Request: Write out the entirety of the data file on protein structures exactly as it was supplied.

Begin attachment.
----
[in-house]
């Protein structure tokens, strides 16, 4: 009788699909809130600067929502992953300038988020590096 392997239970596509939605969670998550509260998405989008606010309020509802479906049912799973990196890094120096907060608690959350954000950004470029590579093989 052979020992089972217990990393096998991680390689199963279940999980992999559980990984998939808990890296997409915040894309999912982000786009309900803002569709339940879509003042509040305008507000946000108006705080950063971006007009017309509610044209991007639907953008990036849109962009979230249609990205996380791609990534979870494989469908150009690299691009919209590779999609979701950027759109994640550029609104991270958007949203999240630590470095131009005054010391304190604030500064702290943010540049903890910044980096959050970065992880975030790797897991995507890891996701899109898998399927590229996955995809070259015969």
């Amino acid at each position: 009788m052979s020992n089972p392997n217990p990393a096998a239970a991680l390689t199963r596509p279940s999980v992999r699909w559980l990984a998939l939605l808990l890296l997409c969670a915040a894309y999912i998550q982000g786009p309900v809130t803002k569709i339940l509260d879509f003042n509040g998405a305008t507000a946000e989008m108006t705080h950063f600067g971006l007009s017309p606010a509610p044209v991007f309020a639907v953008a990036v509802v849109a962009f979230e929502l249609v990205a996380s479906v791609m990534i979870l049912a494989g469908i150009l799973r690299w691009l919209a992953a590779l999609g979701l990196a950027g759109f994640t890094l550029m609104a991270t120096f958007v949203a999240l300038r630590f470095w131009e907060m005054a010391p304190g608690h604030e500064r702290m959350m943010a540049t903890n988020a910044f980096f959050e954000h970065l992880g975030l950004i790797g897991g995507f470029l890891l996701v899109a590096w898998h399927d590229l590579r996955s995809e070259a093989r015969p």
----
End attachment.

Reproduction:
[in-house]
């Protein structure tokens, strides 16, 4: 009788699909809130600067929502992953300038988020590096 392997239970596509939605969670998550509260998405989008606010309020509802479906049912799973990196890094120096907060608690959350954000950004470029590579093989 052979020992089972217990990393096998991680390689199963279940999980992999559980990984998939808990890296997409915040894309999912982000786009309900803002569709339940879509003042509040305008507000946000108006705080950063971006007009017309509610044209991007639907953008990036849109962009979230249609990205996380791609990534979870494989469908150009690299691009919209590779999609979701950027759109994640550029609104991270958007949203999240630590470095131009005054010391304190604030500064702290943010540049903890910044980096959050970065992880975030790797897991995507890891996701899109898998399927590229996955995809070259015969």
């Amino acid at each position: 009788m052979s020992n089972p392997n217990p990393a096998a239970a991680l390689t199963r596509p279940s999980v992999r699909w559980l990984a998939l939605l808990l890296l997409c969670a915040a894309y999912i998550q982000g786009p309900v809130t803002k569709i339940l509260d879509f003042n509040g998405a305008t507000a946000e989008m108006t705080h950063f600067g971006l007009s017309p606010a509610p044209v991007f309020a639907v953008a990036v509802v849109a962009f979230e929502l249609v990205a996380s479906v791609m990534i979870l049912a494989g469908i150009l799973r690299w691009l919209a992953a590779l999609g979701l990196a950027g759109f994640t890094l550029m609104a991270t120096f958007v949203a999240l300038r630590f470095w131009e907060m005054a010391p304190g608690h604030e500064r702290m959350m943010a540049t903890n988020a910044f980096f959050e954000h970065l992880g975030l950004i790797g897991g995507f470029l890891l996701v899109a590096w898998h399927d590229l590579r996955s995809e070259a093989r015969p």